Many Placing Their Money on House GOP Surge

Many, but not all, were surprised when Massachusetts Rep. Scott Brown earned the special election victory earlier this year to replace Ted Kennedy. The same group that called that upset also predicted President Obama’s electoral vote total nearly a month before the 2008 election.

That same entity — Dublin, Ireland-based InTrade, an online futures market — now is giving House Republicans a 50-50 chance to reclaim control of their chamber in November.

On Tuesday, April 20 at 4:55 p.m., InTrade’s market for GOP control of the House hit 50.5, meaning traders believed there was a 50.5 percent chance the House would change hands in November. According to CongressDaily:

Analysts at the Wharton School of Business have pegged InTrade’s margin of error at 1 to 1.5 percent, or half that of comparable Gallup polls.

Although one or two major market-makers with deep pockets and an axe to grind can sometimes influence the betting, InTrade has proved to be accurate more often than not. That’s because traders are more likely to do their homework with actual money on the line than with a pollster’s voice on the line, Wharton professors and others argue.

At the close of trading in April 22, Democrats had only a 48.4 percent chance to retain the House. That chance has steadily declined throughout the year but only dropped below 50 percent this week. InTrade’s market for House Republicans picking up at least 35 seats hit 59.5 percent.

The Senate picture is brighter for Democrats, based on InTrade betting. The latest trading puts Senate Democrats’ chances at holding their majority at 77.9 percent. But the market for Republicans picking up at least seven seats stood at 50 percent. 

Worst Winter Olympic PR Scandals of All-Time

Think you have PR problems? At least you don’t have corrupt judges and a drunken skier on your hands.

Business Insider recently took a look at the worst Winter Olympics PR disasters of all time. Lowlights include the Harding/Kerrigan debacle, Denver refusing to host the games after being awarded them in the 1970s, and a couple are unfortunately from the 2010 Olympics in Vancouver. A snippet:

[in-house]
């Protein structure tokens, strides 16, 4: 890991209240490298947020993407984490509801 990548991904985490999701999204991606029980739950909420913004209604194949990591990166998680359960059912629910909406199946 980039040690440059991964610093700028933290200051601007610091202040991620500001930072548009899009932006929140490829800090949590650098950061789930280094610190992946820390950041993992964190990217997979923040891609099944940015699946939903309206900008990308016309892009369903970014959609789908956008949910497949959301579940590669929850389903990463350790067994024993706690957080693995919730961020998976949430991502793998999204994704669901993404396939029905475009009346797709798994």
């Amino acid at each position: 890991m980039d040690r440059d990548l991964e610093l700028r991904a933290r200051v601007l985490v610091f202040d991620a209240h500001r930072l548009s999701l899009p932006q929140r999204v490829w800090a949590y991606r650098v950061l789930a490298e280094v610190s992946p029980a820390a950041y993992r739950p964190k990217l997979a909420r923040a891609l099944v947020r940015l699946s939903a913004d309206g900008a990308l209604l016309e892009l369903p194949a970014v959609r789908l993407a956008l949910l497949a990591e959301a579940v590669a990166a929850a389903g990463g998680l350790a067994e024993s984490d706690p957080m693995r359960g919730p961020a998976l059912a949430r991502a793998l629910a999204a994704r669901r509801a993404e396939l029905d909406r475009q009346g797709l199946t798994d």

NBC: The network that prevents you from watching the Olympics.

In the age of Twitter, 24/7 real-time online news coverage, and real-time everything, NBC still thinks it’s 1976, and that the best way to cover the Olympics is via tape delay.

Actually, that’s the worst way to cover the Olympics. For instance, by the time NBC got around to airing Bode Miller’s downhill run last night, everyone already knew that he came in third place.

For the record, despite my issues with NBC’s lack of live coverage, this has by far been the most enjoyable Olympiad for me. Discussing this with friends recently, we decided the Winter Olympics are so much fun because these are events we don’t see otherwise. While curling is enjoying unprecedented recognition, I’ve personally found a new love for downhill skiing, Snocross and even ice hockey. Most importantly, it’s been great to see Canada and its famously welcoming people garner some well-earned recognition for the nation’s gorgeous West Coast.

2010 Census: Keeping Count (and Earning Cash)

What if I told you the U.S government plans to create 45,000 jobs in Indiana this year?

OK, maybe not the permanent, high-paying jobs we’re looking for. But that’s how many Hoosier workers will be hired for the 2010 Census.  The temporary positions (many lasting two to six weeks) will pay between $12.25 and $15 per hour. Jobs include census takers, office clerks and crew leaders.

Interested job seekers must take a basic skills test (check out the practice exam) and undergo a background check. Testing is going on now in Marion County and other parts of the state. Testing times and locations are available by calling toll-free (866) 861-2010. More information about the 2010 Census and employment is available on the state’s census site.

So what’s the big deal with the census? The United States conducted its first one in 1790 and has done so every decade since then. The population count determines the number of seats Indiana and others states have in the U.S. House of Representatives. Data also is used to determine political districts and funding distribution for schools, roads, elderly care and neighborhood improvement.